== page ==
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Chicago Commercial Real Estate – In the News

Tom’s Recommended Reading for the Week

I’m sorry about jinxing the weather everyone. I clearly forgot where I lived. Check out the top news stories in Chicago Commercial Real Estate before heading into the weekend!

  1. KCura gobbles up more office space on LaSalle Street – Fast-growing legal software maker kCura Corp. is taking a big chunk of extra office space at its home on South LaSalle Street to accommodate all the workers it’s been hiring.The Chicago-based company is adding nearly 50,000 square feet at 231 S. LaSalle St., bringing its total space to 133,609 square feet. It’s the fourth time in as many years that kCura has expanded. In 2009, it had just 8,000 square feet, according to CBRE Group Inc., which represented the company. KCura has experienced explosive growth recently. The company hired 150 people last year and expects to add a similar number this year… Crain’s Chicago
  2. Hotels are in, office is out for proposed West Loop high-rise – Jupiter Realty Co. has changed course again on its proposed West Loop high-rise, opting to fill it with hotel rooms instead of apartments or office space. The Chicago-based developer wants to build a 23-story tower at 108 N. Jefferson St. with two hotels, a 210-room Hampton Inn and a 128-room Homewood Suites, sharing the building, according to an e-mail Ald. Brendan Reilly (42nd) sent constituents last week. That plan marks a big shift for Jupiter, which first proposed a 45-story tower with apartments and offices when it acquired the sitefor $7.5 million in 2007… Crain’s Chicago
  3. Open-Plan Office Space: Is It All It’s Cracked Up to Be? – According to popular accounts, the corporate workplace is changing, seemingly reducing demand for office space. The square footage per employee is shrinking due to the increased prevalence of the open-plan office format. As a result, tenants now require less space than they previously needed. The open-plan office format has been increasing in popularity since the recession, as many tenants viewed it as a way to reduce their real estate costs. Moreover, in theory, this format increases employee productivity through easier collaboration… NREI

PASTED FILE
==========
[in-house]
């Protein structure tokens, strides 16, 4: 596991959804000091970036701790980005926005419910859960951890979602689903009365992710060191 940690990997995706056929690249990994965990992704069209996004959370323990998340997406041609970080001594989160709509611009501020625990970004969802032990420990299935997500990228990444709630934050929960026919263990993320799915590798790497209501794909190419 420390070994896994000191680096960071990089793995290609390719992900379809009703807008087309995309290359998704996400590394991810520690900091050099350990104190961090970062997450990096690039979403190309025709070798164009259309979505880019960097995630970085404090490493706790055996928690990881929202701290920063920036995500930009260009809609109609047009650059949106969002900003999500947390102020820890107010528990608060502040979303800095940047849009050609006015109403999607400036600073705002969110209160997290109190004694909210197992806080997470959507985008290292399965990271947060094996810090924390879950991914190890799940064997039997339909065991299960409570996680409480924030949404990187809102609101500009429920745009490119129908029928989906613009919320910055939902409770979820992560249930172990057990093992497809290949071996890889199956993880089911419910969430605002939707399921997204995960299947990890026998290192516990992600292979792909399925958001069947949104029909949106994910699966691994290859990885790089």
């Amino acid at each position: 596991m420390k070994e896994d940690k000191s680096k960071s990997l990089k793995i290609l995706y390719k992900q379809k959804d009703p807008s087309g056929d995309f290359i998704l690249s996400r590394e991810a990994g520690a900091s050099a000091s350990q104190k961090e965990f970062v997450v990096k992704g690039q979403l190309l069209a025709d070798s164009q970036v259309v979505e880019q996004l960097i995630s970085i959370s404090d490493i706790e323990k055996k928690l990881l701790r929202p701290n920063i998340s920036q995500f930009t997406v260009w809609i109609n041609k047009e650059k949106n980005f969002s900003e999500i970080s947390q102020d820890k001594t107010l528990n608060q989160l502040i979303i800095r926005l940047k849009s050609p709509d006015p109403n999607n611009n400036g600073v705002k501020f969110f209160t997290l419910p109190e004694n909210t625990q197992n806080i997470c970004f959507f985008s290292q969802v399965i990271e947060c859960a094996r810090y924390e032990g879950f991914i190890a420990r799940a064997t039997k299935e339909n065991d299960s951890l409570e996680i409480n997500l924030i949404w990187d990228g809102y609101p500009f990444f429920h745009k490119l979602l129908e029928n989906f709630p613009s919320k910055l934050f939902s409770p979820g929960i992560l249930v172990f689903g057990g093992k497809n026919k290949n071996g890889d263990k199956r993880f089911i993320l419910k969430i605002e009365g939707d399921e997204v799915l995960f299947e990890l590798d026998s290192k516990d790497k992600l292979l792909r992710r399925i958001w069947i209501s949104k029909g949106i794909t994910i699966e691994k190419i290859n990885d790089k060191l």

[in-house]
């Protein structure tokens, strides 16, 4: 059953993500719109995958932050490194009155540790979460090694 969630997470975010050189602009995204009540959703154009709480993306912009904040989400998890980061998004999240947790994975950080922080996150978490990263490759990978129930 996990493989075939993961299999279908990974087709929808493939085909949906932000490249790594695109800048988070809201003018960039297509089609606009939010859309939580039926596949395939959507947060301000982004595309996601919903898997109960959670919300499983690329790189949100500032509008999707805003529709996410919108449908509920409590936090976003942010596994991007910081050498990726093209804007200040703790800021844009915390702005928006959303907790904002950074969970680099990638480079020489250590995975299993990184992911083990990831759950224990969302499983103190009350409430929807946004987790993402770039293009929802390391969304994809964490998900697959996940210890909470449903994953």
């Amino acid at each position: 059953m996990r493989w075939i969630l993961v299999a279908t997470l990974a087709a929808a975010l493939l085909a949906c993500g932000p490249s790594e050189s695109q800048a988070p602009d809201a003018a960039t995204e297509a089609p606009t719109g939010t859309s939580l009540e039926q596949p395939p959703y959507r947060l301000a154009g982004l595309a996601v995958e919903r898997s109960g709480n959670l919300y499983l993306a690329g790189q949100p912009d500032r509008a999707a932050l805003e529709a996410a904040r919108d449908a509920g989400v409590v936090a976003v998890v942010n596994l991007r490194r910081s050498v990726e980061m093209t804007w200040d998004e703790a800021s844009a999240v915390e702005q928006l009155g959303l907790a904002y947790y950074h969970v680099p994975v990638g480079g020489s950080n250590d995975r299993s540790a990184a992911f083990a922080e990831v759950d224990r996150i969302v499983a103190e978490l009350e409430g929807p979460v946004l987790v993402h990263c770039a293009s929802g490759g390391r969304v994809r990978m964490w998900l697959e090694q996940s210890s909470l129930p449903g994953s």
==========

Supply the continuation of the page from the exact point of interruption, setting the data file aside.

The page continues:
4. Paltry Office Pantries Give Way to Sleek Social Spaces -For 12 years, employees of Anbau, a luxury real estate investment and development firm, worked in a walk-up on Fifth Avenue with no kitchen pantry to heat lunches or make coffee. So it was fitting somehow that the kitchen would become the focal point of the company’s new offices, on East 26th Street, overlooking Madison Square Park. A boomerang-shaped bar made out of Indonesian mango wood doubles as the reception area, making it the first place visitors see. With limestone countertops and stainless steel appliances, the area is more reminiscent of a residential kitchen than it is of an office pantry. In the months since the company relocated, Anbau has hosted cocktail parties in the same place where employees eat lunch and hold staff meetings… NY Times
  5. Suburban Office Vacancy Rate Rises – The suburban Chicago office market has long suffered from a high vacancy rate, and in the first quarter, that number climbed to 21.2%, up from 20.3% at the end of 2013, largely due to the decisions of several corporations to move downtown and the decisions of others to shrink their footprints, according to Colliers, which recently published its overview of the first quarter. “While there continues to be improvement in certain pockets of the market, tenants in the suburbs are still acting conservatively,” the researchers note. Too few are ready to make the long-term commitments needed to create a healthy market, and many suburban landlords are still offering aggressive incentive packages… Globe St.